Past attempts to expand the San Diego Convention Center have failed over the years – so what’s stopping the mayor’s newest expansion endeavor from flopping? Bob Nelson, a longtime public relations maven and former Port of San Diego commissioner, joined hosts Scott Lewis and Andrew Keatts on the podcast this week to offer his insights on the […]
San Diego’s not stepping up enforcement of short-term rentals despite City Attorney Mara Elliott’s memo declaring them illegal.
Mara Elliott won her first political campaign and she’ll now be expected to make good on her first political promise: to depoliticize the city attorney’s office.
Deputy City Attorney Mara Elliott lost out on countless Democratic club endorsements and trailed far behind in donations. But she had built-in advantages that money can’t buy. Now Elliott turns her attention to the general, and to making the same case she’s made for months: that she’s the most qualified candidate on the ballot.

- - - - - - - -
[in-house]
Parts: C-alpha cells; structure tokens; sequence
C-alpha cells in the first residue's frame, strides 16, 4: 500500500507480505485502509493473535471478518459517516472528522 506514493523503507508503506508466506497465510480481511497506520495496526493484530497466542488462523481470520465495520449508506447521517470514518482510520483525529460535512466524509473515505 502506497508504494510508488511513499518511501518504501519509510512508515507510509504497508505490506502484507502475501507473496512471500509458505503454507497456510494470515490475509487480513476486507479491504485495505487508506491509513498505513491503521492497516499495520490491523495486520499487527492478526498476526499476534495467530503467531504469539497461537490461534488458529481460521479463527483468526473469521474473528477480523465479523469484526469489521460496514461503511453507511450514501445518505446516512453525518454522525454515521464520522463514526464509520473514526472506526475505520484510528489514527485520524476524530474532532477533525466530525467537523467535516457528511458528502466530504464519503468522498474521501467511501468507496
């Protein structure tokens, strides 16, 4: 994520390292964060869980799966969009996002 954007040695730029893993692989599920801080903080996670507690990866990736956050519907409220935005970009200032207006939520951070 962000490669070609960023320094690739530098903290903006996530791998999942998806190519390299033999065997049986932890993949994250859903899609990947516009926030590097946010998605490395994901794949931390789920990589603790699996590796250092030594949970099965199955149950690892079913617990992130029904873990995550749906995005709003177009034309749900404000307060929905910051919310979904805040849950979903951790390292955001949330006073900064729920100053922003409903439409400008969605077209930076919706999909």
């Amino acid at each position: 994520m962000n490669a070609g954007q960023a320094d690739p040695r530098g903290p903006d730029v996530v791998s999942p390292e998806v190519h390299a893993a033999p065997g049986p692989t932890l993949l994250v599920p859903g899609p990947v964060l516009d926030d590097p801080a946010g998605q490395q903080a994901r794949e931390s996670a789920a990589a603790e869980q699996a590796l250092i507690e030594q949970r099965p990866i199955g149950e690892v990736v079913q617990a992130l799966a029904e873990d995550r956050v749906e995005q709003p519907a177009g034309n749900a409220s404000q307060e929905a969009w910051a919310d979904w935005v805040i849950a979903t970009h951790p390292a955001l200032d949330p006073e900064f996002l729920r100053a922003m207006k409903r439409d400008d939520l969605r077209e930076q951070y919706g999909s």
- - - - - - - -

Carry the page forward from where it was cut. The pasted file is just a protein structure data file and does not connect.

City attorney candidate Mara Elliott has walked back a claim that the city’s Climate Action Plan is not legally enforceable. But in the process, she might have revealed just how hard it would be for any group of lawyers and their clients to sue the city and win.
For the third straight citywide election, San Diego’s conservative consultants are directing spending not just to help their favored candidate, but also their favored opponent.
We look at the loud city attorney’s race and the quiet races for judgeships.
Attorney Cory Briggs is among the city’s most frequent legal foes. He’s endorsed Gil Cabrera for city attorney, a fact Cabrera’s opponents in the race have seized on. Both Briggs and Cabrera say their collegial relationship will benefit the city once they’re on opposite sides of the table.
Mayor Kevin Faulconer has touted his decision to make the Climate Action Plan legally enforceable – and has made national news for doing so. But Mara Elliott, a candidate for city attorney, says that interpretation of the plan simply isn’t true. Now a key architect of the plan admits there’s some ambiguity.
San Diego’s primary election isn’t for three months, but who will advance to the runoff in the race for city attorney could be decided next week. That’s when the local Democratic Party will choose whether to endorse one of the four Democrats running.